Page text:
60 Things You'll Only Understand If You Are A Xennial
Again, please don’t click on this post unless you lived through the ’80s.
How "being slimed" on Nickelodeon meant one thing: You Can't Do That on Television.
How Cabbage Patch Kids were such an it toy that they basically became a status symbol.
Having a few random Garfield cups that somehow appeared in your family's cupboard.
Getting a Garfield book from a relative that had no idea what to get you for your birthday.
How "very special episodes" of TV shows aimed at kids literally scarred you for life.
How you either loved or were repulsed by Garbage Pail Kids cards.
That your grandma had one of these rotary phones hanging in her kitchen:
Also, how your grandma had one of these '70s wood paneled TVs in her basement or living room:
The feeling of horror and titillation you felt when you discovered your parents old 1970s copy of The Joy of Sex.
That TGIF meant Mr. Belvedere, Perfect Strangers, and Full House.
How much your parents enjoyed watching nighttime soaps about dysfunctional rich families.
That taking instant photos meant pulling out the giant-ass Polaroid camera — that had a blinding flash.
Listening to records on your very own player.
Only knowing Jane Fonda as the "workout lady."
Seeing cigarette vending machines, EVERYWHERE.
Even though it was well in to the '80s, constantly seeing old (very) '70s Woodsy Owl PSAs.
That Time for Timer (whose commercials also looked like they came straight out of 1971) was annoying as hell, but really did make you crave cheese.
Sitting on one of these chairs during camping trips (which sorta gave you a backache after a while):
Having a ton of these clip-on plush toys, that really didn't have any point to them:
Having a ton of PVC Smurfs, that seemed to just randomly appear in your toy box.
How Pizza Huts not only had a proper dinning area, but also had waiters.
Riding in the back of cars with no seat belt.
Or, if you wore your seat belt, getting burned by the metal buckles on a hot day.
Actually getting more frightened from the illustrations in Scary Stories to Tell in the Dark than the actual stories.
Going with you parents to the Fotomat, so that they could develop photos they needed overnight.
Owning a bunch of E.T. stuff, even if you were too young to see the movie.
How First Lady Nancy Reagan wanted kids to "Just Say No."
Getting a homemade character cake for your birthday, that was 80% frosting.
Being careful to not overly scratch your Scratch-N-Sniff Stickers so that they wouldn't lose its scent.
How having satellite TV meant having a HUGE ASS dish in your backyard.
That almost every single cartoon had a PSA at the end of the show.
Wanting to believe deep-down the urban myth that hoverboards were real.
Getting a Care Bear from your grandma on holidays or your birthday.
How Disney made really DARK movies...
...and if you wanted to watch one of their classic animated films, you had to wait until they were re-released into theaters.
Having a lamp in your bedroom that you really wanted to play with, but would burn the hell out of you if you even touched it.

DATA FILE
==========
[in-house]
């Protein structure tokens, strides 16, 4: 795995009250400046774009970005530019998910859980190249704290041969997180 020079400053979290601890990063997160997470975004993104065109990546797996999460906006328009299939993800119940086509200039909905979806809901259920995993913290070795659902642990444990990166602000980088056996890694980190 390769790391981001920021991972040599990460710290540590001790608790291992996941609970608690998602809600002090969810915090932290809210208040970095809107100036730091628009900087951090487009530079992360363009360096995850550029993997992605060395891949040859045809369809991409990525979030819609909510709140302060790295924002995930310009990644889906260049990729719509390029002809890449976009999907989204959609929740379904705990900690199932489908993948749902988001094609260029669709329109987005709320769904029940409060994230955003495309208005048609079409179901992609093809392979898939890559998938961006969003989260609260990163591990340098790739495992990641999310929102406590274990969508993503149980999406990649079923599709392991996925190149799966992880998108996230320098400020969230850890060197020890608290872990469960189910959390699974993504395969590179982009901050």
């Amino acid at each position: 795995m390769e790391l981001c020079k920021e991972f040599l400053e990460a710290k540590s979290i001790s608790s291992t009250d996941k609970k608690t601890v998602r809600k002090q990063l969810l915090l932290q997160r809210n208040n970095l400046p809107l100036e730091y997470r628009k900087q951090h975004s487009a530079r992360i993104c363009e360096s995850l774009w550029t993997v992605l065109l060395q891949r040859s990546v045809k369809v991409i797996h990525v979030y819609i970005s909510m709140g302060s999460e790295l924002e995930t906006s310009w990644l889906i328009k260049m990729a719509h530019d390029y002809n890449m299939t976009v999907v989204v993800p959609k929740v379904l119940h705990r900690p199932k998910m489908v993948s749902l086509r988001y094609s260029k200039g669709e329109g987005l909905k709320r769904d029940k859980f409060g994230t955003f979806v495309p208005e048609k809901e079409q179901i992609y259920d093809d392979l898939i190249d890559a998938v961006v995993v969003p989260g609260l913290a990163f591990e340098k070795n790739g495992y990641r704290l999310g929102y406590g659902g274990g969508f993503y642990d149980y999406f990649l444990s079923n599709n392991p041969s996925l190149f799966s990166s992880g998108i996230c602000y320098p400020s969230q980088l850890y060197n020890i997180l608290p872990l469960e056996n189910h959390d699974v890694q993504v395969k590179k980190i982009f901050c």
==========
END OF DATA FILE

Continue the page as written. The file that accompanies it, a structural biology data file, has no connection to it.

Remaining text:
How stressful it was to rip of the sides off dot matrix paper.
How lit the programming lineup was for the Disney Channel’s free preview weekend.
How computer time in school meant one thing: The Oregon Trail.
How your parents would comment that Madonna was "such a bad influence."
Being introduced to David Bowie because of Labyrinth.
That an uncomfortable mask with poor visibility, and a plastic smock that didn't really let you move, was the trade-off for getting a character costume.
Having tons of old back issues of this magazine in your classroom or school library:
How everyone owned the We Are the World 45 RPM...
...and Michael Jackson's Thriller.
Being more than a little creeped out by animatronic Chuck E. Cheese.
Having your mind-blown with this epic cartoon crossover:
Somehow, no matter how careful you were, always managing to burn your fingers when making Shrinky Dinks.
How you had an at least 80% chance of getting burned whenever you slid down a aluminum slide.
How you had to be careful not pinch your fingers when closing your Fisher-Price Little People Tudor house.
How all the food at McDonald's used to come in Styrofoam containers.
And how smelly it was to climb into one of these McDonald's Officer Big Mac "jail things":
How everyone owned a Hands Across America T-shirt, even if they didn’t participate in it.
How fun it was to get lost in the world of Sweet Pickles.
The fear you felt that you might fall into a well after hearing about Baby Jessica.
How traumatizing these scenes from The Land Before Time and An American Tail were:
That this was the coolest phone that was ever designed:
How you always looked for books that had been "approved" by Reading Rainbow, any time you went to the library.
Just how utterly insane Batman-mania was in the summer of 1989.
And finally, that seeing this building (with its Bert's sweater looking stripes) was the most joyful thing ever:
Take a trip down memory lane that’ll make you feel nostalgia AF